In Part Two of the Doors of Madison, Georgia, we are looking at the Cottages! Not all the homes here were the mansions on the plantations as we saw last week! But, they are still on many acre lots!
Adeline Rose built her house in 1891. Little is known of her before October 1891 when she earned her living by taking in washing and ironing at 50 cents a load. Most of her early work was done for the boarders of the Hardy House. Hardy House was owned by the mother of Oliver “Ollie” Hardy (born Norvell Hardy) on January 18, 1892. He was the comic actor famous as one half of the act, Laurel and Hardy! He lived in Madison, as a child. Adeline Rose died in 1959 after living in the house for 68 years. In 1966, the City of Madison moved the Rose Cottage to its present location. It was felt that it was very important to save this little house built out of the labor of love of a woman who was born into slavery.
Notice the tin roofs on the previous cottages?
Thomas Jefferson was an early advocate of tin roofing, and he installed a standing-seam tin roof on “Monticello” (ca. 1770-1802).
However, once rolling mills were established in this country, the low cost, light weight, and low maintenance of tin plate made it the most common roofing material. Embossed tin shingles, whose surfaces created interesting patterns, were popular throughout the country in the late 19th century. Tin roofs were kept well-painted, usually red.
Another must on any Southern cottage is a porch! Notice they all had at least one!
And finally one of the few bright cottages in Madison! Did you notice nearly every home big or small was white?
I hope you enjoyed our walk through Madison! This is just one of many photos in the Thursday Door Collection featured by Norm2.0! Won’t you join in or take a peak at all the doors? See you next week!
One of my favorite flowers!
Today, for our look at DOORS, we’re visiting Madison, Georgia, population 3,636. The Historic District in Madison is one of the largest in the state with almost 100 antebellum homes (homes built prior to the American Civil War) that to this day are still lovingly cared for and lived in. Most have never been sold, but passed along in the family. Madison is featured on Georgia’s Antebellum Trail (The Antebellum Trail is a 100 mile trek through seven historic communities that escaped Sherman’s burning march through Georgia, during the Civil War) Madison has been voted “The Prettiest Small Town in America.”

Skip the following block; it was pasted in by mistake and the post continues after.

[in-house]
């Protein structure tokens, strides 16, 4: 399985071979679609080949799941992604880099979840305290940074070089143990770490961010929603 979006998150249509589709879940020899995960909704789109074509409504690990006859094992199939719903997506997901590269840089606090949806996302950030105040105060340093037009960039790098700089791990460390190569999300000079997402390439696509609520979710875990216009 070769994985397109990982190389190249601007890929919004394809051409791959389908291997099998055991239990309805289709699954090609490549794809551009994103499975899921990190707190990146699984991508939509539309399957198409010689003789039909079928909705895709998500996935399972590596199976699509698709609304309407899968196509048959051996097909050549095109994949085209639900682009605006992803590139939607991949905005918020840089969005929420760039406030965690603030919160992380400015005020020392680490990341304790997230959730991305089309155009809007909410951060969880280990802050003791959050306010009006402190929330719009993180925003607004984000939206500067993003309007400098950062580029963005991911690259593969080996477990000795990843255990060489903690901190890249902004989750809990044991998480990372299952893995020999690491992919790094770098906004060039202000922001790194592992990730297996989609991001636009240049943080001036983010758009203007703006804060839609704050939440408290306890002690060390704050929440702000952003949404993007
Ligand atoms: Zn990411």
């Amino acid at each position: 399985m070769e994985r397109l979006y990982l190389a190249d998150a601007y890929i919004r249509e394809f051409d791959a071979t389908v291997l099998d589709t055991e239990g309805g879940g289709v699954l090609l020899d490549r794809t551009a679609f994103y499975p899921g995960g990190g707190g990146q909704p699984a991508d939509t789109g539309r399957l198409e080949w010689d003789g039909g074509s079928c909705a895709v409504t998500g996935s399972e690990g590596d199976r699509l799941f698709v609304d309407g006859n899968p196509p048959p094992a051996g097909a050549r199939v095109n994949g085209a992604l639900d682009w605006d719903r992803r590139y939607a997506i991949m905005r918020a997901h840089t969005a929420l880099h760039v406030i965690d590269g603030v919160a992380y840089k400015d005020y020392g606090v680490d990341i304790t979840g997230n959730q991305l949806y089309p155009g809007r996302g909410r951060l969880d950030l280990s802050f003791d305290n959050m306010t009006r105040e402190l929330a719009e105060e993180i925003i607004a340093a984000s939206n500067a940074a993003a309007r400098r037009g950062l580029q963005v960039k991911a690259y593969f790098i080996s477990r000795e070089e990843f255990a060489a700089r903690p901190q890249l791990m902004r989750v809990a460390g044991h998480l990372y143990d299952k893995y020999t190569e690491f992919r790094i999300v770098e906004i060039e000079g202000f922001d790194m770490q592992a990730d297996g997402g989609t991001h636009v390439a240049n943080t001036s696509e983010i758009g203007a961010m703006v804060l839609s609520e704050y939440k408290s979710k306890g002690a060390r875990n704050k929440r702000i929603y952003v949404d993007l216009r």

First we have to get there! Just follow the country road and go through the covered bridge. There are not too many of these left either!
Entering Madison, first there is the business district, so well preserved on a town square.
In Madison, they make it easy to look at some of the homes, just follow the Wellness Trail!
No, I didn’t take a photo of every house, but I should have. And I photographed the entire site so you could get an idea of the architecture and size of the dwelling. I don’t have the correct southern drawl to just walk up to the front of the house like I’m a long lost relative! Most of the homes also sit on lovely lots of many acres, that were former plantations. In 1890, the population was 2,131, and the town boasted of an oil mill, a soap factory, a fertilizer factory, four steam ginneries, two carriage factories, a furniture factory, a grist and flour mill, bottling works, a distillery with a capacity of 120 gallons a day, an ice factory, a canning factory, a bank with a capital of $75,000 and a number of individual businesses! They were very well off I’d say! AND the homes reveal just how wealthy they were!
Madison was founded in 1807 and was named for President James Madison. It was described as “the most cultured and aristocratic town on the stagecoach route from Charleston to New Orleans.” Many believe that General William Tecumseh Sherman spared the town because it was too beautiful to burn down during his March to the Sea, but in truth Madison was home to pro-Union Senator Joshua Hill, who had ties with Sherman’s brother at West Point. It’s not what you know, but who you know, that counted here!
This one is getting an Up-Do!
I hope you enjoyed our stroll through town. I am dividing this post into two sections, because there were so many great doors! Next week the Cottages of Madison, those for the regular folk! See you there!
This is just one of many photos in the Thursday Door Collection featured by Norm2.0! Won’t you join in or take a peak at all the doors?